Addressing South Australia's water problems includes separating Adelaide from the Murray and allowing our farmers and river communities full access to the Murray's available water. Adelaide has a long coastline with consistent winds. Re-using waste water and combining wind energy with desalination would afford coastal rural communities and Adelaide itself access to green and plentiful solutions, at a price within our ability to pay.
State governments across the country are headed the same way with plastic bags. It's another example of a ban which is unnecessary, won't work, will cause community pain, and carry hidden social and economic costs. What will be ‘fixed', by banning plastic shopping bags? Plastic bags are not the litter culprit they are alleged to be, so litter won't be reduced markedly.
Plastic bags make up two per cent of Australia's litter. Of the plastic bags used, a tiny one per cent end up as litter. And the oft-alleged damage that plastic bags cause to sea life (usually photogenic dolphins and turtles) misrepresents scientific reports which refer to the harm caused by plastic debris-mainly nets and fishing lines.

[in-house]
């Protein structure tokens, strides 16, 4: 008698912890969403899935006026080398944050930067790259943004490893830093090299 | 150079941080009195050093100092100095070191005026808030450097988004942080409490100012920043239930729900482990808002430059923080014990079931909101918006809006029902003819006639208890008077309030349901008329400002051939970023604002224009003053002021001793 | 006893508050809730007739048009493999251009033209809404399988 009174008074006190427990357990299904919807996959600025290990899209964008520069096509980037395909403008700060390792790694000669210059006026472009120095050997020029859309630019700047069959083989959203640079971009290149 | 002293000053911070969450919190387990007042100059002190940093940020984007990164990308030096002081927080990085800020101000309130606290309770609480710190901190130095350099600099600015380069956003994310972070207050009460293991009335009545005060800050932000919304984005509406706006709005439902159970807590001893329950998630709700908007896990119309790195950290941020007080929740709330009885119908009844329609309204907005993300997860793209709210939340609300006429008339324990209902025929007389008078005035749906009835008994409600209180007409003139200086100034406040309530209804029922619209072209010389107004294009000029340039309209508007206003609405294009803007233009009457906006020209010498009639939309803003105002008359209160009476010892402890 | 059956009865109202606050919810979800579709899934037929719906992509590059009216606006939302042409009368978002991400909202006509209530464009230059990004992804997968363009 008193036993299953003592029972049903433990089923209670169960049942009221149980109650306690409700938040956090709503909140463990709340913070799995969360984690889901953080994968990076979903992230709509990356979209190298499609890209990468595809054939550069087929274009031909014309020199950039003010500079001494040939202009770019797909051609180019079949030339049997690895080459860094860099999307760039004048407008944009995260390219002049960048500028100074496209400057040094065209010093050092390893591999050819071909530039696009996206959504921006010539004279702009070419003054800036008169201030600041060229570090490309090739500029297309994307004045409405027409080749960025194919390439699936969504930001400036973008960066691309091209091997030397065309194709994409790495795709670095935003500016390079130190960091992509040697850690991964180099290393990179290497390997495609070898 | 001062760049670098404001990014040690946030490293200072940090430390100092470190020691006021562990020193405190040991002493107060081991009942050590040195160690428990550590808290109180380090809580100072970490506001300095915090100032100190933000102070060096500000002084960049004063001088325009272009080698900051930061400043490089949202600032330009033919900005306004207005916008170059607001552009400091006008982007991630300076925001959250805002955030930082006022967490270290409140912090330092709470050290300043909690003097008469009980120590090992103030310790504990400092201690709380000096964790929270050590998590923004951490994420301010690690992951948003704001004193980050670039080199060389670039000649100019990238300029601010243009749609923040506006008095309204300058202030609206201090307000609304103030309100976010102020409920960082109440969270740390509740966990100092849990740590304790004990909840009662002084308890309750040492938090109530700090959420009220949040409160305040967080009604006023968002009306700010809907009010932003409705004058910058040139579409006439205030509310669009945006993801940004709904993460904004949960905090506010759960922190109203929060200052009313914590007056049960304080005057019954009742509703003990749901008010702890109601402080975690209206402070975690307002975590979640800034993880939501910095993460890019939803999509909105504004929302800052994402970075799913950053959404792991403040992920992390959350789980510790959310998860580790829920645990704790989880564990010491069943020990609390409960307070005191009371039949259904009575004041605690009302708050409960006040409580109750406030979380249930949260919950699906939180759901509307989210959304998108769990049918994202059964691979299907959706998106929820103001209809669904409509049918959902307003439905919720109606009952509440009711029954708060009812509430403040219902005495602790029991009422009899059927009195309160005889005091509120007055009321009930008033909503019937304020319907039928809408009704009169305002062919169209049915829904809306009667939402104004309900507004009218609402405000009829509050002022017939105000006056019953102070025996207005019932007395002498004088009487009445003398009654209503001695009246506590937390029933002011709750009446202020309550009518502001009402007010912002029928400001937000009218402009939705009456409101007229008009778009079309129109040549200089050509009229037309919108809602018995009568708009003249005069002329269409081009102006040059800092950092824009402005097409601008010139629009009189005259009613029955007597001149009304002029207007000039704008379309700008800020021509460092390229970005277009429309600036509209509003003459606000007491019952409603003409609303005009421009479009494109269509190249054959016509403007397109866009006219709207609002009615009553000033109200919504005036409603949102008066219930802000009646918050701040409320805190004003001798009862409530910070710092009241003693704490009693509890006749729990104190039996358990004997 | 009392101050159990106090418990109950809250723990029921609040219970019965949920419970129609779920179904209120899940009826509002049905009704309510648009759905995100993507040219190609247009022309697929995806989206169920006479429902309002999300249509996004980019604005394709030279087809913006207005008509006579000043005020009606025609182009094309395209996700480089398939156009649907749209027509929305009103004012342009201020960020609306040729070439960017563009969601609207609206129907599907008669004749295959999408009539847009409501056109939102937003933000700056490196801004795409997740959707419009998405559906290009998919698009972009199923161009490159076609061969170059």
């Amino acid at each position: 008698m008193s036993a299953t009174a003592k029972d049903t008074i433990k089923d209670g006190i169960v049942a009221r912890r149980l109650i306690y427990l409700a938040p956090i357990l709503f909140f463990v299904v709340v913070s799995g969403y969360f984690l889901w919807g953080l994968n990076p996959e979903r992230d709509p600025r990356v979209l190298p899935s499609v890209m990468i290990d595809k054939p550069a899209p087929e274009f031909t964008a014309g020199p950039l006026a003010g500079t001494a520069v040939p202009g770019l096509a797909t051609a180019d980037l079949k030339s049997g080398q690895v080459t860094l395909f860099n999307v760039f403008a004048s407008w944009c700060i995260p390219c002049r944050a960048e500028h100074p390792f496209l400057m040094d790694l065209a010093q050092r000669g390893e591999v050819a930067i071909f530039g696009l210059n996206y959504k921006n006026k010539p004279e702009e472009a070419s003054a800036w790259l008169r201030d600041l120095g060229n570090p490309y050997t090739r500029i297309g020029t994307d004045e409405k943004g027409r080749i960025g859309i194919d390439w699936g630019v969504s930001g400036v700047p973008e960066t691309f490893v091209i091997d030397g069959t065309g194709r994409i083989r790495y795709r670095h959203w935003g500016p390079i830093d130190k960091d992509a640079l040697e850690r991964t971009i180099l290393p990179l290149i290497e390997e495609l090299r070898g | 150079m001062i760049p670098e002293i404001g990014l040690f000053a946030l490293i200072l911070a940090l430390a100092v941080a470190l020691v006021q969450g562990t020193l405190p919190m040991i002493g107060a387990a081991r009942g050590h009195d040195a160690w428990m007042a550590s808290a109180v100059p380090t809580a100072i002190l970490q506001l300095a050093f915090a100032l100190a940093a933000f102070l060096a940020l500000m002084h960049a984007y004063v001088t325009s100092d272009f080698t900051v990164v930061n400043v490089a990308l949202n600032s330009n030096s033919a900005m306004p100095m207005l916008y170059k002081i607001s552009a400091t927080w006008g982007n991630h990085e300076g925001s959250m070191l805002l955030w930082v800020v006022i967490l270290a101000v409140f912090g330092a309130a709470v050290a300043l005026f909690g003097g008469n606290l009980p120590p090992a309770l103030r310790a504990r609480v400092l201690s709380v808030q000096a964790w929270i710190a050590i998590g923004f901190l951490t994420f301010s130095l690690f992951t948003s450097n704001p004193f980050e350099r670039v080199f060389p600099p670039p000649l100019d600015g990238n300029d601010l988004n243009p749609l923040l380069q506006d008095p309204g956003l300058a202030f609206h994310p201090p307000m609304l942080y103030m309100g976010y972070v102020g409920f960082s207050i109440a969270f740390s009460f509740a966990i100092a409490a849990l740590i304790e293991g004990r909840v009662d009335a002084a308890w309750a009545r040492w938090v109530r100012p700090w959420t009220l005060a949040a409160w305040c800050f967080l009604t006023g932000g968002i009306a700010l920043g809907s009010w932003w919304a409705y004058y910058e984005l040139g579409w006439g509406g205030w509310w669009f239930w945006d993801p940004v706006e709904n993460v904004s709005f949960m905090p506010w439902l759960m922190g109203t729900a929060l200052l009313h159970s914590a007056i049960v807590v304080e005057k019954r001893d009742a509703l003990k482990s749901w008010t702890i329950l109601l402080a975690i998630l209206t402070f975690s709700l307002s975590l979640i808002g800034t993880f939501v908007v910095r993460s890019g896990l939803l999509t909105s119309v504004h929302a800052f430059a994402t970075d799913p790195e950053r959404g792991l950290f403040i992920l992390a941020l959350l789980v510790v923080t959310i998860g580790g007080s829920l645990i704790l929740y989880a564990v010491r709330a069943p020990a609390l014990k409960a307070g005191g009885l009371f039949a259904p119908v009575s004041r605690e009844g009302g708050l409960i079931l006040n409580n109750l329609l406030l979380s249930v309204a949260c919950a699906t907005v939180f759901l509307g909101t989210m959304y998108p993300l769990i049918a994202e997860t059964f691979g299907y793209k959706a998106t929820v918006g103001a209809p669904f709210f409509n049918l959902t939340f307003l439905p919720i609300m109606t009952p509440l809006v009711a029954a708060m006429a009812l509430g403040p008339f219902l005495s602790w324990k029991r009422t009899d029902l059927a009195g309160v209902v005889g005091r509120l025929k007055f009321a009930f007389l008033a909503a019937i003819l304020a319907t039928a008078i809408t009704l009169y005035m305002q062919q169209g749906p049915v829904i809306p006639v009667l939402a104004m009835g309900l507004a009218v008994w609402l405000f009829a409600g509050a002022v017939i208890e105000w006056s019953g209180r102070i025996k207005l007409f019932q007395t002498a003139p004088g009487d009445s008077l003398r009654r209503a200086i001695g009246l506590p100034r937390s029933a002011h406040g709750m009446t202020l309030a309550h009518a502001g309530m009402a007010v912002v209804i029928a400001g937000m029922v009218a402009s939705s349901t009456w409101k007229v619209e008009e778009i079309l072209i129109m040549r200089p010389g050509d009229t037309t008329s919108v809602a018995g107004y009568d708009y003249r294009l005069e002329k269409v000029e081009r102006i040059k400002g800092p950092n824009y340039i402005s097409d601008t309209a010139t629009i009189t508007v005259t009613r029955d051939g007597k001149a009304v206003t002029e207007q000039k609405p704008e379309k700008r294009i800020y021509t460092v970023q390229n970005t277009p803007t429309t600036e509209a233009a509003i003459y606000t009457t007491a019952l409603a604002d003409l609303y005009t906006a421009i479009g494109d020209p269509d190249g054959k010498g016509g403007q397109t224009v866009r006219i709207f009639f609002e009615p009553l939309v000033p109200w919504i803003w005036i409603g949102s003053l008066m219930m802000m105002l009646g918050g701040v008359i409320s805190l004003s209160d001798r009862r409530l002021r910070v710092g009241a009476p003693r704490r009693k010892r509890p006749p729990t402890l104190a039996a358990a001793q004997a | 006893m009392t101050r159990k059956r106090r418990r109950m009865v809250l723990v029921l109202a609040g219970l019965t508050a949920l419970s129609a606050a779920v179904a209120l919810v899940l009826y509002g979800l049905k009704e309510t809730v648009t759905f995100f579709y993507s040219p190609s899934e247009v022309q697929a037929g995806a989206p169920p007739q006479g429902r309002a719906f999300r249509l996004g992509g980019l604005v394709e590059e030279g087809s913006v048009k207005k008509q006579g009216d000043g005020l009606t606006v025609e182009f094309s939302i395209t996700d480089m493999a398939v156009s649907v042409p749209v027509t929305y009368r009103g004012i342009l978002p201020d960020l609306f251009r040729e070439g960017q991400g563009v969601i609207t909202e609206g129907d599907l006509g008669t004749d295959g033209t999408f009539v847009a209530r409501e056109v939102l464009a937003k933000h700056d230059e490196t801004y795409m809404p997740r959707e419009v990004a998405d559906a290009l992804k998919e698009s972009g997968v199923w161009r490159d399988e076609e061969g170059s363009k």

Nevertheless, we are already plastic-bag savvy-93 per cent of shoppers re-use or recycle their plastic bags.
The value of education over enforcement has again been acknowledged by government, with Federal Environment Minister Peter Garrett referring to voluntary action (including by supermarkets) causing plastic bag numbers to drop from 7 billion bags in 2002 to 4 billion now.
State government's plans to ban plastic shopping bags defy independent research showing the proposed ban on 57 per cent of the state's plastic bags would be inefficient and more expensive than the litter problem at which it is allegedly aimed.
Governments should do away with bans and prohibitions, embracing education and eschewing bureaucratic inaction.
Australians are increasingly waste-wise and prudent with plastic bags, re-using them, not misusing them. With education and constructive government action, we can do even better-but not with bans or prohibitions.
That's not to say that we should never have bans or restrictions imposed by law. But they should be the very last resort, not headline-grabbing camouflage for inaction. It's a matter of balance-a balance which Australians are letting governments take increasingly out of kilter.